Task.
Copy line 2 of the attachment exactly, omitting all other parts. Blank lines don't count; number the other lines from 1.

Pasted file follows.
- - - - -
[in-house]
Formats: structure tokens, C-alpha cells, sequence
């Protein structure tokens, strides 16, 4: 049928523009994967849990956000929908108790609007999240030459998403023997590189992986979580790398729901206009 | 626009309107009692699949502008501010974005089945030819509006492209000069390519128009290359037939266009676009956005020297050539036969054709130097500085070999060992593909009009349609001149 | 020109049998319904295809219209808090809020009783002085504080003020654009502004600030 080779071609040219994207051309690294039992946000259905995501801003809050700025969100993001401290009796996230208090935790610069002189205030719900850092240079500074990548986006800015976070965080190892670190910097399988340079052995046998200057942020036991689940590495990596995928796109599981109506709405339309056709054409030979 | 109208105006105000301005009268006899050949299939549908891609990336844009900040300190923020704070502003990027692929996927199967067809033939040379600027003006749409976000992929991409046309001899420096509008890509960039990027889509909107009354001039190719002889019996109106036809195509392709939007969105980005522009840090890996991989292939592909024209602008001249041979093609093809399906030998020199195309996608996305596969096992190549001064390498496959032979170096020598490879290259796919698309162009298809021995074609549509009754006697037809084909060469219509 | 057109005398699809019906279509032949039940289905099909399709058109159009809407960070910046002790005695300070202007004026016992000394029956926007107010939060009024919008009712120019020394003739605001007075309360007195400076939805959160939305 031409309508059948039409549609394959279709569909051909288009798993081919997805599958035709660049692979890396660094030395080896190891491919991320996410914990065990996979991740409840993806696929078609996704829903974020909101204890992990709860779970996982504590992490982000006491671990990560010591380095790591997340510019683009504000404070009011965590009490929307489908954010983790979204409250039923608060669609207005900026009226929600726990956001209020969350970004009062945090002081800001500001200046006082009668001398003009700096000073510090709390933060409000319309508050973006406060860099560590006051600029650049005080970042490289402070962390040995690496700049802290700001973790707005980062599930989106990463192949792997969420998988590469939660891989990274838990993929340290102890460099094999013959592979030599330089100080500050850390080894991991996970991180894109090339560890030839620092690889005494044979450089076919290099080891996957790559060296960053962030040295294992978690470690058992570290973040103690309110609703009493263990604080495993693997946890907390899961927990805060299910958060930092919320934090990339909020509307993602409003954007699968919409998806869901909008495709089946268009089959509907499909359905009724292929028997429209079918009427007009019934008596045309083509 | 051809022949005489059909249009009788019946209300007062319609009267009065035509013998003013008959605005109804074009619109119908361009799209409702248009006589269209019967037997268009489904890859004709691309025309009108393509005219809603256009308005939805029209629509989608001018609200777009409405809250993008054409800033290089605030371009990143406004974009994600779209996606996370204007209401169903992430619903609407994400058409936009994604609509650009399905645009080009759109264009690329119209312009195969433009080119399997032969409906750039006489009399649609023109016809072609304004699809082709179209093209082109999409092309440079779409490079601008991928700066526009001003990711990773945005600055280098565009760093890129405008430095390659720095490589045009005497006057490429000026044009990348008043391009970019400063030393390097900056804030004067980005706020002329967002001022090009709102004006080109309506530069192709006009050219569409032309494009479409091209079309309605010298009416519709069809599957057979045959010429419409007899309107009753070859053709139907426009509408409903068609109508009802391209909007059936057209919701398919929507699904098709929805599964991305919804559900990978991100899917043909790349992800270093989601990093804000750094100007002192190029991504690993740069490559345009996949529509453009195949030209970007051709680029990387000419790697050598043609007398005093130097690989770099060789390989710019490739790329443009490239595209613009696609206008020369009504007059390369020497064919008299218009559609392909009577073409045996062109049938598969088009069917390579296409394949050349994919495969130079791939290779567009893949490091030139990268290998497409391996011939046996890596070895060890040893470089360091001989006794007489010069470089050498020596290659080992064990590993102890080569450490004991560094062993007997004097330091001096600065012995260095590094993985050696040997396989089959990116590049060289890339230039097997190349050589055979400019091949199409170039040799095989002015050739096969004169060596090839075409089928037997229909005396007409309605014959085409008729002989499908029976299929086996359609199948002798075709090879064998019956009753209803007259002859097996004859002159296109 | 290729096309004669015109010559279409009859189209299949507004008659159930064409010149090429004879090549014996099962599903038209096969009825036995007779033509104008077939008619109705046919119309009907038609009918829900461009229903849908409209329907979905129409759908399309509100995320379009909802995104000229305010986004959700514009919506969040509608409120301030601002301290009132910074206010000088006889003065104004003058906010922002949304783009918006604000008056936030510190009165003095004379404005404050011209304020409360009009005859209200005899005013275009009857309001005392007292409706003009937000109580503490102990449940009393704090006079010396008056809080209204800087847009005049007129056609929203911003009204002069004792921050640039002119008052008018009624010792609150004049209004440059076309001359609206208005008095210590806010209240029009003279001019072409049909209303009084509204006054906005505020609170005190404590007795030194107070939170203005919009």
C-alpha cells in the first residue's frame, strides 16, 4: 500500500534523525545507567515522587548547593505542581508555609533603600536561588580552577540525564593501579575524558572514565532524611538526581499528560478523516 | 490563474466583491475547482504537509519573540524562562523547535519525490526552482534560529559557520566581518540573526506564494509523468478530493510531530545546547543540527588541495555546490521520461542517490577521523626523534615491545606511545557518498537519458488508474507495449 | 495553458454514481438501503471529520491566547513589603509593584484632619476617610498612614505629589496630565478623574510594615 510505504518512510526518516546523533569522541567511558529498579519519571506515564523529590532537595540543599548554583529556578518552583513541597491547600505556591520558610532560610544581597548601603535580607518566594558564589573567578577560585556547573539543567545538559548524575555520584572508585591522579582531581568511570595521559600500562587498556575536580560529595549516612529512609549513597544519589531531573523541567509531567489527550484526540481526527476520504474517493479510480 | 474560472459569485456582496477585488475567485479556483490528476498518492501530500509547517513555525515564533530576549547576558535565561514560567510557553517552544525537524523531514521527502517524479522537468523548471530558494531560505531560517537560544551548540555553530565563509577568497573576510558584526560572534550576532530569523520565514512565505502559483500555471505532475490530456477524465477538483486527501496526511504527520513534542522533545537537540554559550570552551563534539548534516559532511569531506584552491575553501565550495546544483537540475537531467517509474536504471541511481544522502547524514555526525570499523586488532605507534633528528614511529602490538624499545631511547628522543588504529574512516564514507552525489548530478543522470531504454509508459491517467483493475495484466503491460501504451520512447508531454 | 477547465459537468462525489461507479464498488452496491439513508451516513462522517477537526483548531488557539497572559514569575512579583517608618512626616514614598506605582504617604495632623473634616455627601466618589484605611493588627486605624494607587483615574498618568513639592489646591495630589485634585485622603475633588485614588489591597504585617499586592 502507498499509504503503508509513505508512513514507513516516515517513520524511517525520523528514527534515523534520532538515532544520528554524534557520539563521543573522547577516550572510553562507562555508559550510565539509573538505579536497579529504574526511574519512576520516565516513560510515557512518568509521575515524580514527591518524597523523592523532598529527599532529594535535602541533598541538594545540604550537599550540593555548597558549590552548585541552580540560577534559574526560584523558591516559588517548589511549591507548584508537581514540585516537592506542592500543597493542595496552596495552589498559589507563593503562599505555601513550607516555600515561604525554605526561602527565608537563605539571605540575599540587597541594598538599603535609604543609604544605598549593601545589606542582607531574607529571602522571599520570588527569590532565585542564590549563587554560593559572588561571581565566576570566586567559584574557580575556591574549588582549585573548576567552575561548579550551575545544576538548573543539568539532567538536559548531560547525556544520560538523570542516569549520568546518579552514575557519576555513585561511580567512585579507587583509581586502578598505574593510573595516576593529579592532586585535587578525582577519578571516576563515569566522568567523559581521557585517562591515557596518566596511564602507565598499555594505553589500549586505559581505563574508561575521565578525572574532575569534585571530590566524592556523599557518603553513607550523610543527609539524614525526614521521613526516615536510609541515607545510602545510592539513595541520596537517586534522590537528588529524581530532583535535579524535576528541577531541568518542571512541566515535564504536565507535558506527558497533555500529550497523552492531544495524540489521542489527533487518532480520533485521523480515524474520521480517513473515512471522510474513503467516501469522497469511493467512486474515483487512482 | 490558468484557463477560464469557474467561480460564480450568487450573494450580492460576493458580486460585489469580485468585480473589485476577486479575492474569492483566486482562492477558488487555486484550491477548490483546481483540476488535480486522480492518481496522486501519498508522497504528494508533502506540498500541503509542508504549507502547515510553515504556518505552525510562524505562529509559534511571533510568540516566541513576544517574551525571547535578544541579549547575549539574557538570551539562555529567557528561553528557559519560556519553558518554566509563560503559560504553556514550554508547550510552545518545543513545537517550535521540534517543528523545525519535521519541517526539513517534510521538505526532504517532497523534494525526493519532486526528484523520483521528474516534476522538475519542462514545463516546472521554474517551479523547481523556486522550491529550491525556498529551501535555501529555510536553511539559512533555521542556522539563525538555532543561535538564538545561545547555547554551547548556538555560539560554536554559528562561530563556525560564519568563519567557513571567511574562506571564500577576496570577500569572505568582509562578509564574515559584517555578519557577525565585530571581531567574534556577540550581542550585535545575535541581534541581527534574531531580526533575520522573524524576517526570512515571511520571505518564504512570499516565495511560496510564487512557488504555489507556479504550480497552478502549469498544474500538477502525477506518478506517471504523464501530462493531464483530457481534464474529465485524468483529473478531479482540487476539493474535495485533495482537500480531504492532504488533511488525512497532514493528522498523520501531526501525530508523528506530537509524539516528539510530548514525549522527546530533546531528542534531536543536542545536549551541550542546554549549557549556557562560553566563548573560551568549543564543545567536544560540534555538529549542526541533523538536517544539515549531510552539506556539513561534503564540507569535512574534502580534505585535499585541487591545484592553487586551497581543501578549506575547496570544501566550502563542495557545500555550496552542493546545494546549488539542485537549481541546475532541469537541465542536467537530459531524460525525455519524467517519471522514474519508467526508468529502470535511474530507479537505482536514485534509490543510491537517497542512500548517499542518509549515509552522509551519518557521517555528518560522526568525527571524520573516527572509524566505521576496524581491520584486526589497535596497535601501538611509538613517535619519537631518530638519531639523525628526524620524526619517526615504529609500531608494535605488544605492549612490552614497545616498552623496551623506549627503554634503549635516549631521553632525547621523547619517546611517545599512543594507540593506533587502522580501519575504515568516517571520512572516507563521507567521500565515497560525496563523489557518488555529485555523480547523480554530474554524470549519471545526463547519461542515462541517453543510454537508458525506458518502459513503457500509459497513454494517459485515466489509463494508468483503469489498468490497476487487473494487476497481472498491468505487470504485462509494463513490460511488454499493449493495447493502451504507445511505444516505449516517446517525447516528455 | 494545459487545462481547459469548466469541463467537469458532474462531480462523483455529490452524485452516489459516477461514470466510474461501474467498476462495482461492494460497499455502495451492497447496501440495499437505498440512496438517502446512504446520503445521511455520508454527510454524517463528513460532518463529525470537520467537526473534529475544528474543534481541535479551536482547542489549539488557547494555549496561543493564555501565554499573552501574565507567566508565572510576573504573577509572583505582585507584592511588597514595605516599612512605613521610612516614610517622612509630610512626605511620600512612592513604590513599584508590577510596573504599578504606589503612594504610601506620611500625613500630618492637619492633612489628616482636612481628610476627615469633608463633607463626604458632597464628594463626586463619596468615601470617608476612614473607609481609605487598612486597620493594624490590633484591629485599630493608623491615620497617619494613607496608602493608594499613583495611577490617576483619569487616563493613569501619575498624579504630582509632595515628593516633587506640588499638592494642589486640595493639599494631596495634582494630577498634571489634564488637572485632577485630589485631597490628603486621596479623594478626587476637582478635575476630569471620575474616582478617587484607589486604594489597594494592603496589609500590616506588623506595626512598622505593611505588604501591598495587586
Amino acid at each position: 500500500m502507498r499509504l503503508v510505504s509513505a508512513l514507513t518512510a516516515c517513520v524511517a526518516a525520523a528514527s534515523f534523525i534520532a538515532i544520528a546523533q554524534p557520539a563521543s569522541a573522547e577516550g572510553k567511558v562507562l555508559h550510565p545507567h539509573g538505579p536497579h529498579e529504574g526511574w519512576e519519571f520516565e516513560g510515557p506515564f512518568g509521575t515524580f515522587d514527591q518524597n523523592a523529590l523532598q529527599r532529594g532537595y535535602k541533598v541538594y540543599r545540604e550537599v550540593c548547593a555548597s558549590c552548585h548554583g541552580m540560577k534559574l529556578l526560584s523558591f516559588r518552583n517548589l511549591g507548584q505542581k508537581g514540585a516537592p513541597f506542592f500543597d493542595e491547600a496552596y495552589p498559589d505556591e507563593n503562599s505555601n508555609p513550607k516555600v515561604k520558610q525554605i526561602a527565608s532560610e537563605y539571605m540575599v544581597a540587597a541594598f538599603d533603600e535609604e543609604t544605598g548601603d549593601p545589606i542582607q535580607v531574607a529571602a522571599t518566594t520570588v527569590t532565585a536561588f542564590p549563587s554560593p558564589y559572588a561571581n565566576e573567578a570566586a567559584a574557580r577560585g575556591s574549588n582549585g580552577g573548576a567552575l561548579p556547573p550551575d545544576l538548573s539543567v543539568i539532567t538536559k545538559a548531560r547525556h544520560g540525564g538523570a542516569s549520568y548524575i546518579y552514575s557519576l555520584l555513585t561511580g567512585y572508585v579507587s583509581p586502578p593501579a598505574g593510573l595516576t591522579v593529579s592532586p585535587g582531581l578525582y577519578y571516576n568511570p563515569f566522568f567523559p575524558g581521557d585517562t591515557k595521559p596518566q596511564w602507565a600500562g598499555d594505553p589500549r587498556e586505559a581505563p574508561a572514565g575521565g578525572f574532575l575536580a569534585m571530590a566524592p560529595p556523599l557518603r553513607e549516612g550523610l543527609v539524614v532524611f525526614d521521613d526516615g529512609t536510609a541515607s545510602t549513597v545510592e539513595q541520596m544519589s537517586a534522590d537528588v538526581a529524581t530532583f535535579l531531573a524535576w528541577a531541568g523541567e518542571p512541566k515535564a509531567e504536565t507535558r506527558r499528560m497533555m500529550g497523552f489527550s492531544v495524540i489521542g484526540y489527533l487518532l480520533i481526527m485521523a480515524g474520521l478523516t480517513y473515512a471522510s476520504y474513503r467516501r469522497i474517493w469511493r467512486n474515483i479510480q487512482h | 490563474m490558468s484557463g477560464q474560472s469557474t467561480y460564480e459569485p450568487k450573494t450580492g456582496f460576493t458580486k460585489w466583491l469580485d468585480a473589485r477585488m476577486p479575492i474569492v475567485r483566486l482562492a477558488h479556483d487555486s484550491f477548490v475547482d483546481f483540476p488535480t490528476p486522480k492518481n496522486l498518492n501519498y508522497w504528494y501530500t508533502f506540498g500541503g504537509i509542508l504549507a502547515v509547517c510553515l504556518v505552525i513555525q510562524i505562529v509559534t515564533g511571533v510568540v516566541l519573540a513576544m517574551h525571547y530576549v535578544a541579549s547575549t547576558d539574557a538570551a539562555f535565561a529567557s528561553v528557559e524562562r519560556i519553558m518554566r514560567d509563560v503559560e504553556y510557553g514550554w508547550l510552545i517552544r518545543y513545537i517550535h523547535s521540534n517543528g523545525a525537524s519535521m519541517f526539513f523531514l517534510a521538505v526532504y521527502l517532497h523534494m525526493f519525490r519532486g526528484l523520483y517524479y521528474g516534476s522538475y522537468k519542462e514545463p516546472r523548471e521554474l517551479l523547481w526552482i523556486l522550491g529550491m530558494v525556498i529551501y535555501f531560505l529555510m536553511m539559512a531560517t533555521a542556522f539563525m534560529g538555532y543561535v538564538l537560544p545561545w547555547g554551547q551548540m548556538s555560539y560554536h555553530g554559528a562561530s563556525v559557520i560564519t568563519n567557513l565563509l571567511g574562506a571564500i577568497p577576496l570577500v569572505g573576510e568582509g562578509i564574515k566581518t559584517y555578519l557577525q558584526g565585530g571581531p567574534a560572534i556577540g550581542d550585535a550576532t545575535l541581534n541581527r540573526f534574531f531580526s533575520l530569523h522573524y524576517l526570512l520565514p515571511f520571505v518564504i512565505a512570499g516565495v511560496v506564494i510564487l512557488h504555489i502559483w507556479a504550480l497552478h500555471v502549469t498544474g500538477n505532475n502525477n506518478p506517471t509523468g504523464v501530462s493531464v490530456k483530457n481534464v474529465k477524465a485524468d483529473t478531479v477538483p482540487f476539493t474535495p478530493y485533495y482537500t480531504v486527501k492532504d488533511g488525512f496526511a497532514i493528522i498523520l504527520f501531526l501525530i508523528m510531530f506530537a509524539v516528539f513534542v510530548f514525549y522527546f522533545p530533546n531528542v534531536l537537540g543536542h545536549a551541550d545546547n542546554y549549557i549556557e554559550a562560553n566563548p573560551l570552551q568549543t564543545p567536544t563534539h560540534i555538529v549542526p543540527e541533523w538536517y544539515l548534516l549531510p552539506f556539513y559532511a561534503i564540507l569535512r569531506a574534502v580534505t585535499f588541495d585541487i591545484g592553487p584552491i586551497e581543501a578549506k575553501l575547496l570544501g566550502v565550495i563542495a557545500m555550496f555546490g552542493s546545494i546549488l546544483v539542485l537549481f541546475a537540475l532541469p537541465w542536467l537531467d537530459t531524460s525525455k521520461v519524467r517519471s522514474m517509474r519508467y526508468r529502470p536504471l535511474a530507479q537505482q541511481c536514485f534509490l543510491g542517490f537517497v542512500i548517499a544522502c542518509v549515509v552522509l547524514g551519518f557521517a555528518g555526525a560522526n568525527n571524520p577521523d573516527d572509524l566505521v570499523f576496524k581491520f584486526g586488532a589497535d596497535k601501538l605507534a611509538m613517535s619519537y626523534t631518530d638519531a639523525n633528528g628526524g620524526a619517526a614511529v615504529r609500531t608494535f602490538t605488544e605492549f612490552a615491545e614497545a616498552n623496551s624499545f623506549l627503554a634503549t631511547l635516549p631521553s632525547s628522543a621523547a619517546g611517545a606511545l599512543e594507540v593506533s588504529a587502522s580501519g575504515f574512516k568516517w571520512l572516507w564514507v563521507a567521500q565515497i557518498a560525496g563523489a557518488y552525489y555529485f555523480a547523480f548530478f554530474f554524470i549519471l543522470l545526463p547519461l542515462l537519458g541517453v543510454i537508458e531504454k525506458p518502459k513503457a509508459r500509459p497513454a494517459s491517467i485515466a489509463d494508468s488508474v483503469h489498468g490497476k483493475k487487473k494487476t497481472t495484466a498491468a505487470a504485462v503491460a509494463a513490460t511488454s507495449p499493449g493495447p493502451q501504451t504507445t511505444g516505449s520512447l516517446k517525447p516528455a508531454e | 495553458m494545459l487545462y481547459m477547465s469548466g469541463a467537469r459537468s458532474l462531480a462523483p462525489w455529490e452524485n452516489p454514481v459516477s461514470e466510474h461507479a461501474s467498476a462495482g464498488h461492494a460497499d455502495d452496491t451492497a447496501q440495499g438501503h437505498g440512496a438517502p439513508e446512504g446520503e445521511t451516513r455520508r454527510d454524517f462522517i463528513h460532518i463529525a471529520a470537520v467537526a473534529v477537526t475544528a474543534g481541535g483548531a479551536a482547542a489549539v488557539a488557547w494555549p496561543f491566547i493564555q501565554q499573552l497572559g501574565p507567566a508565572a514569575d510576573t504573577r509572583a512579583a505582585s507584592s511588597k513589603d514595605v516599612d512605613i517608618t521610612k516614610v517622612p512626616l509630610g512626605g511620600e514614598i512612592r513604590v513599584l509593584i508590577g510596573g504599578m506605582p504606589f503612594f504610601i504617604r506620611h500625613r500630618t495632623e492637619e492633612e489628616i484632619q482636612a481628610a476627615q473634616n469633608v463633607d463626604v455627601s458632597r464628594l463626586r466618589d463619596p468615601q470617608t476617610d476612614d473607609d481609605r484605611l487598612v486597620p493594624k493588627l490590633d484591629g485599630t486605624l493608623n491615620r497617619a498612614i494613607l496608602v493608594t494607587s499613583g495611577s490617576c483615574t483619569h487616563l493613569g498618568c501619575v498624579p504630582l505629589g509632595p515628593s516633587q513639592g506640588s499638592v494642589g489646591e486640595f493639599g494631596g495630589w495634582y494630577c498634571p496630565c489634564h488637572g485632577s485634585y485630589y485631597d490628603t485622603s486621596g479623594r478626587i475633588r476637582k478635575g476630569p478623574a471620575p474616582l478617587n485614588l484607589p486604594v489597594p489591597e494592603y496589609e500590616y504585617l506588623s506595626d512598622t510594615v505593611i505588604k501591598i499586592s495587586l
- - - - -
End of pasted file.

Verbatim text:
Formats: structure tokens, C-alpha cells, sequence